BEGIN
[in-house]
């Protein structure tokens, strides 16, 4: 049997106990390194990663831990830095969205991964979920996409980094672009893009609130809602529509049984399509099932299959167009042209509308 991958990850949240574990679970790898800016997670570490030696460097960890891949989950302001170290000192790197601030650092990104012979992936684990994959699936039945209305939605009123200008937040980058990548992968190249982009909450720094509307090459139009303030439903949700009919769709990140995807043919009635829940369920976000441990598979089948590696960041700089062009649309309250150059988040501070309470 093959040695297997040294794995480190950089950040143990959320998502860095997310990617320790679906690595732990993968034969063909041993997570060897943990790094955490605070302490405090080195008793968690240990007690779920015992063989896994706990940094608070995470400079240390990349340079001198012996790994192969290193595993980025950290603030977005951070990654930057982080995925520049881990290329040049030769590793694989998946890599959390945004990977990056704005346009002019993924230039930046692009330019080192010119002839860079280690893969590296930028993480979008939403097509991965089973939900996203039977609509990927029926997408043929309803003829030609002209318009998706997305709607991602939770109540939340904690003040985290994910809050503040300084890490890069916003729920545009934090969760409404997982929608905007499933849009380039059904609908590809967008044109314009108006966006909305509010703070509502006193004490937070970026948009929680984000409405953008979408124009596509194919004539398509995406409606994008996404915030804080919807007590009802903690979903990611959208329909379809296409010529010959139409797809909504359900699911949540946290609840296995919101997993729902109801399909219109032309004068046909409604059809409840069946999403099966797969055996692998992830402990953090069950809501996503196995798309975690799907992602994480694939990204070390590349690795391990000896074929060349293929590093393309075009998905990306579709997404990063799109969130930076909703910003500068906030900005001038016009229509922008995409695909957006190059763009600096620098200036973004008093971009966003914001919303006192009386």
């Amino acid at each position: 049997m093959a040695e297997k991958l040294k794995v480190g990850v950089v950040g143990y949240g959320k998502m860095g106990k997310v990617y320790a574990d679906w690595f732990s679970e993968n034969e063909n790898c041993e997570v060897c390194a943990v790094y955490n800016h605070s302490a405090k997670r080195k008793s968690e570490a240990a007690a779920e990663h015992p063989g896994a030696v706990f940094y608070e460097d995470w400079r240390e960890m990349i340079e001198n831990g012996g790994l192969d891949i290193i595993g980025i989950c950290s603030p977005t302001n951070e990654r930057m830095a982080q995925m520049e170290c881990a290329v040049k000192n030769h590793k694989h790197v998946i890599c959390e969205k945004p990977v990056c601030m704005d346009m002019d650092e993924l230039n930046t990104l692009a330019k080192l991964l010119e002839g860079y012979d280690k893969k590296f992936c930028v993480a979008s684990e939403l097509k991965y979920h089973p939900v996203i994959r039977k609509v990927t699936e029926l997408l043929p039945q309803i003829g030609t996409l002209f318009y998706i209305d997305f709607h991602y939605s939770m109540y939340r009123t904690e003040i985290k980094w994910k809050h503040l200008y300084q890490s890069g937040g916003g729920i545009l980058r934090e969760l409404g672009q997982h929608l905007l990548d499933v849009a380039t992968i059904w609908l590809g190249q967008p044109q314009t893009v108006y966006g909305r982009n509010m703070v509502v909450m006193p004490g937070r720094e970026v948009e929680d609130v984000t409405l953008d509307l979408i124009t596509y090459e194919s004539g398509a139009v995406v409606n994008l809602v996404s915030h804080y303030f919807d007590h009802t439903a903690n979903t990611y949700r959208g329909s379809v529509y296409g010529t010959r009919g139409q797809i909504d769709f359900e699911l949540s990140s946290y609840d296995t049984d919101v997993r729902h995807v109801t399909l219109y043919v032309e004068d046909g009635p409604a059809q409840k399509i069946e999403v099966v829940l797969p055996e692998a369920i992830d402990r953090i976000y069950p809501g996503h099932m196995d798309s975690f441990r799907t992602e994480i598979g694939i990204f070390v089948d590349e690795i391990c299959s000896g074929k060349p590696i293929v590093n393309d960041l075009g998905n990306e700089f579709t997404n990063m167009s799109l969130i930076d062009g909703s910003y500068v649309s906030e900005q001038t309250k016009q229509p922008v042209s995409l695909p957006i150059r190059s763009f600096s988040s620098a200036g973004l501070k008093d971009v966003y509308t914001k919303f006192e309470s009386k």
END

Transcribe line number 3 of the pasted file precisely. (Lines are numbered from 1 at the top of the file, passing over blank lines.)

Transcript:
């Amino acid at each position: 049997m093959a040695e297997k991958l040294k794995v480190g990850v950089v950040g143990y949240g959320k998502m860095g106990k997310v990617y320790a574990d679906w690595f732990s679970e993968n034969e063909n790898c041993e997570v060897c390194a943990v790094y955490n800016h605070s302490a405090k997670r080195k008793s968690e570490a240990a007690a779920e990663h015992p063989g896994a030696v706990f940094y608070e460097d995470w400079r240390e960890m990349i340079e001198n831990g012996g790994l192969d891949i290193i595993g980025i989950c950290s603030p977005t302001n951070e990654r930057m830095a982080q995925m520049e170290c881990a290329v040049k000192n030769h590793k694989h790197v998946i890599c959390e969205k945004p990977v990056c601030m704005d346009m002019d650092e993924l230039n930046t990104l692009a330019k080192l991964l010119e002839g860079y012979d280690k893969k590296f992936c930028v993480a979008s684990e939403l097509k991965y979920h089973p939900v996203i994959r039977k609509v990927t699936e029926l997408l043929p039945q309803i003829g030609t996409l002209f318009y998706i209305d997305f709607h991602y939605s939770m109540y939340r009123t904690e003040i985290k980094w994910k809050h503040l200008y300084q890490s890069g937040g916003g729920i545009l980058r934090e969760l409404g672009q997982h929608l905007l990548d499933v849009a380039t992968i059904w609908l590809g190249q967008p044109q314009t893009v108006y966006g909305r982009n509010m703070v509502v909450m006193p004490g937070r720094e970026v948009e929680d609130v984000t409405l953008d509307l979408i124009t596509y090459e194919s004539g398509a139009v995406v409606n994008l809602v996404s915030h804080y303030f919807d007590h009802t439903a903690n979903t990611y949700r959208g329909s379809v529509y296409g010529t010959r009919g139409q797809i909504d769709f359900e699911l949540s990140s946290y609840d296995t049984d919101v997993r729902h995807v109801t399909l219109y043919v032309e004068d046909g009635p409604a059809q409840k399509i069946e999403v099966v829940l797969p055996e692998a369920i992830d402990r953090i976000y069950p809501g996503h099932m196995d798309s975690f441990r799907t992602e994480i598979g694939i990204f070390v089948d590349e690795i391990c299959s000896g074929k060349p590696i293929v590093n393309d960041l075009g998905n990306e700089f579709t997404n990063m167009s799109l969130i930076d062009g909703s910003y500068v649309s906030e900005q001038t309250k016009q229509p922008v042209s995409l695909p957006i150059r190059s763009f600096s988040s620098a200036g973004l501070k008093d971009v966003y509308t914001k919303f006192e309470s009386k």